An analysis about a generic desktop application configuration management system
Philip Van Hoof
spamfrommailing at freax.org
Thu Apr 7 23:13:23 EEST 2005
On Thu, 2005-04-07 at 16:02 -0400, Avery Pennarun wrote:
> In a config system, the problem comes down to this: nobody wants an
> "asynchronous get" command in their config system, because it turns simple
> things like "what colour should I make this widget" into a multi-line
> callback/state machine nightmare. But if you're querying the network, you
> have to be asynchronous, because it could take an undefined amount of time
> for the answer to come back, and you can't afford to freeze your app in the
> meantime. Threads don't help, because *all* the threads want to know things
> about the configuration.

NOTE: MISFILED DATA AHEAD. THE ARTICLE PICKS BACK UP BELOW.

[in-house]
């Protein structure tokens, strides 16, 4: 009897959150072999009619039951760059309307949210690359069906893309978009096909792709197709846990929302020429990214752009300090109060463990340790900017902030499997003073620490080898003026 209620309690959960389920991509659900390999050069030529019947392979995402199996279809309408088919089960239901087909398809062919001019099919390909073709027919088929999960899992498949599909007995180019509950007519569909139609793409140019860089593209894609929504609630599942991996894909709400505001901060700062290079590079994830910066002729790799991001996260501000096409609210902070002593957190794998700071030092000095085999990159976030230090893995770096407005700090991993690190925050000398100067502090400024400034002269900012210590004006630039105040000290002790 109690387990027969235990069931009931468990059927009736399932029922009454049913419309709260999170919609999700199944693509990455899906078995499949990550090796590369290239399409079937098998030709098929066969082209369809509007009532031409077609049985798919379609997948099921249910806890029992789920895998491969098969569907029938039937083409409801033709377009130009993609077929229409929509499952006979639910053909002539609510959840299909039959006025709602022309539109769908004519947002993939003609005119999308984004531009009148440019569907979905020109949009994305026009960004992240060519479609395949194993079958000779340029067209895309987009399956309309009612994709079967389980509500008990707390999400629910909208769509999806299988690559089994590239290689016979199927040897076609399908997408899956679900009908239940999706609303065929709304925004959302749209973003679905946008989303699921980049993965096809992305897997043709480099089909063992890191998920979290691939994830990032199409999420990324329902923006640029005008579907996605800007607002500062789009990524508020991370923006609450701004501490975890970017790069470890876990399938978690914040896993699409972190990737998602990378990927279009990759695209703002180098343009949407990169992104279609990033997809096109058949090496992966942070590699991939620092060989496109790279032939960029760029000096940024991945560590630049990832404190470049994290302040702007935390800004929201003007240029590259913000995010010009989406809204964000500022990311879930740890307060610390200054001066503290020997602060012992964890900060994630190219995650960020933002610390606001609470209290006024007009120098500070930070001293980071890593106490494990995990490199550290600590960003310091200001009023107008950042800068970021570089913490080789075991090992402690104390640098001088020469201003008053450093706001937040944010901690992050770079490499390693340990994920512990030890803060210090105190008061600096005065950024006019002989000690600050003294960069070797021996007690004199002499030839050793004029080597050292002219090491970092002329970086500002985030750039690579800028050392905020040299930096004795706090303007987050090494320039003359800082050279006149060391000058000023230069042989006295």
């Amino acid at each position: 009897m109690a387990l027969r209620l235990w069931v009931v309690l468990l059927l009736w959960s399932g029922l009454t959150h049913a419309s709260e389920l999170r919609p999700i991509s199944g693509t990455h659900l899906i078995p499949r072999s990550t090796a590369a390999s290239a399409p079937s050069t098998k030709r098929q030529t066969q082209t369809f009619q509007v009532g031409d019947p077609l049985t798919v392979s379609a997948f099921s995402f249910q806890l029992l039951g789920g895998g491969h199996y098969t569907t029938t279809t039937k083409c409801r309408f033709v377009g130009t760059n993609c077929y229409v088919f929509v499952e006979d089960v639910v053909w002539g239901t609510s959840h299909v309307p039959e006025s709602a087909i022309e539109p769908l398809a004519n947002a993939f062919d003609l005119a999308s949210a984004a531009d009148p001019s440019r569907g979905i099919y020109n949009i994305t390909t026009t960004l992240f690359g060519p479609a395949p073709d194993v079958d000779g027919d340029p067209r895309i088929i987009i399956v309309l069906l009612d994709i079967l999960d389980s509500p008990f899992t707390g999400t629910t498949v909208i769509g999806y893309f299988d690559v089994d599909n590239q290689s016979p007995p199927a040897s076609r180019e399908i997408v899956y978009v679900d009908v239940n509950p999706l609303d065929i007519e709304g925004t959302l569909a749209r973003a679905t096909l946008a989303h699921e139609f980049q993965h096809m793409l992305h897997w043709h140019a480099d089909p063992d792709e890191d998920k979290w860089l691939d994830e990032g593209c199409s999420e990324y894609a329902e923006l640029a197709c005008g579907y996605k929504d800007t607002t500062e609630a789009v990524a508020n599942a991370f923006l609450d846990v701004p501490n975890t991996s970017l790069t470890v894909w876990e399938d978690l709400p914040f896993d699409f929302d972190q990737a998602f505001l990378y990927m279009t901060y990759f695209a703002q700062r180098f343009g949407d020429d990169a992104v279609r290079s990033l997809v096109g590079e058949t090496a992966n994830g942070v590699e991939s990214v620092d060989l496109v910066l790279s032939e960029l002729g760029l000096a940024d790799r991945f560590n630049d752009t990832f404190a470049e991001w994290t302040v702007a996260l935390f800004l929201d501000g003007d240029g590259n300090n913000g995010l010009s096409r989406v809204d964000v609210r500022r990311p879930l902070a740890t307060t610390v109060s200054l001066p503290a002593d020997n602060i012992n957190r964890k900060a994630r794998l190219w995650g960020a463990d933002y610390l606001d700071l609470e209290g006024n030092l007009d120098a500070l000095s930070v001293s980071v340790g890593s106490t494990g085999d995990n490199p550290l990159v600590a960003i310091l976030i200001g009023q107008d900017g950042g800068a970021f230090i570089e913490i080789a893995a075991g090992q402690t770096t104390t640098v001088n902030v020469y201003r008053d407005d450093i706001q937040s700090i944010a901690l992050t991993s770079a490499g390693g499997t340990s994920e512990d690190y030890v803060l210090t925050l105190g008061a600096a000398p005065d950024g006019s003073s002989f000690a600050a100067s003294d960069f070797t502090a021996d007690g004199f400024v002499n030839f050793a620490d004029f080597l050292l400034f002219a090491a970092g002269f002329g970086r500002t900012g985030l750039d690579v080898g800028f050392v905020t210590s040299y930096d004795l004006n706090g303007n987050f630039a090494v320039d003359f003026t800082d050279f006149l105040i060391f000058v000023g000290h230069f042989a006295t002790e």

No no no no :). You misunderstood the text. Every desktop will run AND
cache it's own configuration system. Only for pushing new configuration
data will network transparency be used. Some keys, therefor, aren't
writable. It basically means that the original location HAS to be an
authorized source (like another daemon, or like an ACAP-server).
So the backend will always be local on the system that needs the
configuration. Some keys will be protected.
I KNOW you can't make this uncrackable if that "daemon" (which is called
the conductor on the wiki) runs as the same user who is using that
Running the process privileged (user root) can solve this. However. In
my humble opinion is this overkill (and not very portable). And it will
have a security impact (some bugs are suddenly much more serious).
So it's more to "protect" the user from setting certain settings.
Setting which would be originated from an authorized source (like a
configuration server or however you want to call this).
Philip Van Hoof, Software Developer @ Cronos
home: me at freax dot org
gnome: pvanhoof at gnome dot org
work: philip dot vanhoof at cronos dot be
junk: philip dot vanhoof at gmail dot com
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